Ken Rosenthal dropped a bad mojo bomb today on the Angels fandom and schadenfreude-loving fans of other teams, as his new report details some very dysfunctional and discouraging feelings brewing between Angels manager Mike Scioscia and the GM, Jerry Dipoto.
Emotions simmered in a series of meetings over the weekend when Dipoto expressed frustration with the coaches’ failure to convey scouting information to the players, sources said. At least one coach responded heatedly to Dipoto and first baseman Albert Pujols issued a pointed rebuttal to his GM, sources said.
The intervention of Dipoto in such a forceful manner is uncommon even in an era when GMs are exerting more authority over in-game strategy. It also comes at a time when Scioscia, the longest-tenured manager in baseball, could choose to make the current season his final one with the Angels.
Bad blood between those two isn't news, exactly, as it was reported a few years back that they didn't see eye to eye on multiple things; be it hitting coaches, use of advanced stats or personnel, they came up against one another more than once, and some sparks may have flown. Arte Moreno made them continue to play in his millionaire sandbox, though, and extended both rather than firing one or the other...they were stuck together, but often it would work. This year, not so much.
Rosenthal has a source that claims this year's sad start has brought a lot of bad vibes to the surface, and Scioscia and Dipoto are back at war regarding the use and dissemination of the scouting reports obtained by Dipoto and the front office. From the report:
Dipoto met with Scioscia and his coaching staff on Friday, and the exchange turned contentious when the GM asked the coaches to better communicate to the players scouting reports and statistical information provided by the front office.
In a separate meeting with the players, coaches and Scioscia on Sunday, Dipoto informed the players that they would now be given the information directly by the front office; they then could decide whether or not to use it.
Pujols challenged Dipoto in the meeting, saying that the coaches are working as hard to prepare the players as they did last season, but that the roster is not nearly as strong as it was a year ago.
It would seem like Mike Scioscia is back to burying his big head in the sand again when it comes to using pesky numbers in his baseball scheming. The round mound of manager will only listen to those he knows and trusts, usually other men who themselves don't lay any faith with the pesky numbers. Defensive shifts, scouting reports and pitching approaches be damned, this is Scioscialism, after all!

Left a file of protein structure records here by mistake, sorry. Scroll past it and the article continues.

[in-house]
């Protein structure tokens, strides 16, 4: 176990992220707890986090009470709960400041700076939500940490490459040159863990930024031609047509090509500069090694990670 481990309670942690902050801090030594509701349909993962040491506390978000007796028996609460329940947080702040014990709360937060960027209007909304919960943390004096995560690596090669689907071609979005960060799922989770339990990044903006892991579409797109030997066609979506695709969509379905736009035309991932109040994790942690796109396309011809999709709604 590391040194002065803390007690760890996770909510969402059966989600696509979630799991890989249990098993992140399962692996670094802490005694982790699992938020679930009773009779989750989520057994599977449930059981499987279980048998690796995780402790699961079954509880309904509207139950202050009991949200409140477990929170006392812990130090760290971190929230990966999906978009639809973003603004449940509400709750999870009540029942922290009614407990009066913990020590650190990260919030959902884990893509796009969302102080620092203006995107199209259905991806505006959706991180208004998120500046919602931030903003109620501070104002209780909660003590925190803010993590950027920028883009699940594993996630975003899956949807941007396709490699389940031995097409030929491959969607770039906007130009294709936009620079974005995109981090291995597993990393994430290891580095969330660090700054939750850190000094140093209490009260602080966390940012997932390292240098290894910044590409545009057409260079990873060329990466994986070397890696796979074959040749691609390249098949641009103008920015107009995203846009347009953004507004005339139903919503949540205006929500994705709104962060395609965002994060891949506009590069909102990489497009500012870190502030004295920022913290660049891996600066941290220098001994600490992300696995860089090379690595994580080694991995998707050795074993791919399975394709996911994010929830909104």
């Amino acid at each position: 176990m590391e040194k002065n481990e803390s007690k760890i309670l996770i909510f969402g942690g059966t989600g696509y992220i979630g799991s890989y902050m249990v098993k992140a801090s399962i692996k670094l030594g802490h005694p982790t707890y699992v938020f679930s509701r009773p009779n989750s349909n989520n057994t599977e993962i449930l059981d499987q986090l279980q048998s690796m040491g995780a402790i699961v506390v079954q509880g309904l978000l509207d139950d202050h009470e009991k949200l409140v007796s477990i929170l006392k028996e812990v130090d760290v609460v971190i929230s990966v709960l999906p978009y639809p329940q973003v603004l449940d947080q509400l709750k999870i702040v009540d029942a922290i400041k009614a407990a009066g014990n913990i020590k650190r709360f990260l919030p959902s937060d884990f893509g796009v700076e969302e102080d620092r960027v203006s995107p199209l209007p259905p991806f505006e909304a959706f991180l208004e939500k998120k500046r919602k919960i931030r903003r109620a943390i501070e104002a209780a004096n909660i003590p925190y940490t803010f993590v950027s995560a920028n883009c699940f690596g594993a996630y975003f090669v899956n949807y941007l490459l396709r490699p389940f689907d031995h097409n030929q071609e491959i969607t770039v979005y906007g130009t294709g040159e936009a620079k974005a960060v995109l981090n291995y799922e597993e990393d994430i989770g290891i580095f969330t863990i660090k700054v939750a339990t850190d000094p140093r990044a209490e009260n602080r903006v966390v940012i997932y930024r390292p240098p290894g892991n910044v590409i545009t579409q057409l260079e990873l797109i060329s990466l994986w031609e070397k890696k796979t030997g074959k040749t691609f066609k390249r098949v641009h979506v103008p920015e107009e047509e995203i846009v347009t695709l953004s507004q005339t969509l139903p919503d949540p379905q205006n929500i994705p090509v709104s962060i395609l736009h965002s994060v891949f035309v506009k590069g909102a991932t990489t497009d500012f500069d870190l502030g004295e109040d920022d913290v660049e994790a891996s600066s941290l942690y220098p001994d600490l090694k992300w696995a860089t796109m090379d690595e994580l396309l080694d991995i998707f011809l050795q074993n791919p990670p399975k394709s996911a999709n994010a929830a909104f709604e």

Dipoto, according to sources, believes that the coaches too often rely on "feel" while teams such as the AL West-leading Astros are at the forefront of incorporating data. The coaches, in turn, seemingly do not trust the information they are given, and either are not willing or able to translate it for the players.
Consider me officially on Team Jerry, if we're forced to choose a la Kramer vs. Kramer or Twilight. Of course, the real enemy is probably Arte Moreno, who refuses to do anything with one guy or the other, and instead opts for his Baseball Team As Pure Business, polo shirt wearing method of madness and PR gaffes. But if we can't officially designate Moreno as the bad guy, then Dipoto begins to look pristine and free of any mud slung in the past few seasons. Moreno wanted Wells, he wanted Hamilton and Pujols, and he keeps the front office machine that worships Per Caps chugging along with infusions of more cash; and Scioscia keeps out the wisdom of others, it worships Roles and Holes and Lasagna Bowls. Arte is going to be around until he sells the team, but Scioscia can go after this season. Something has to give, otherwise it's a future of mediocrity and misery and an owner that will give you cheap beer to buy your hesitant approval.
The Angels just really can't keep their noses clean lately, almost to the point where it's a brilliant, black comedy about how NOT to run a professional sports organization in the 21st century. Miscues, public relations nightmares, Josh Hamilton debacle, caucausian heritage night and just your run of the mill, questionable baseball moves mess-ups. In a year where you keep thinking they can't distance themselves from the fanbase any more, this team flaps it's tattered, atrophied angel wings and creates some new, magical breed of mismanagement and miscalculation to surprise us all.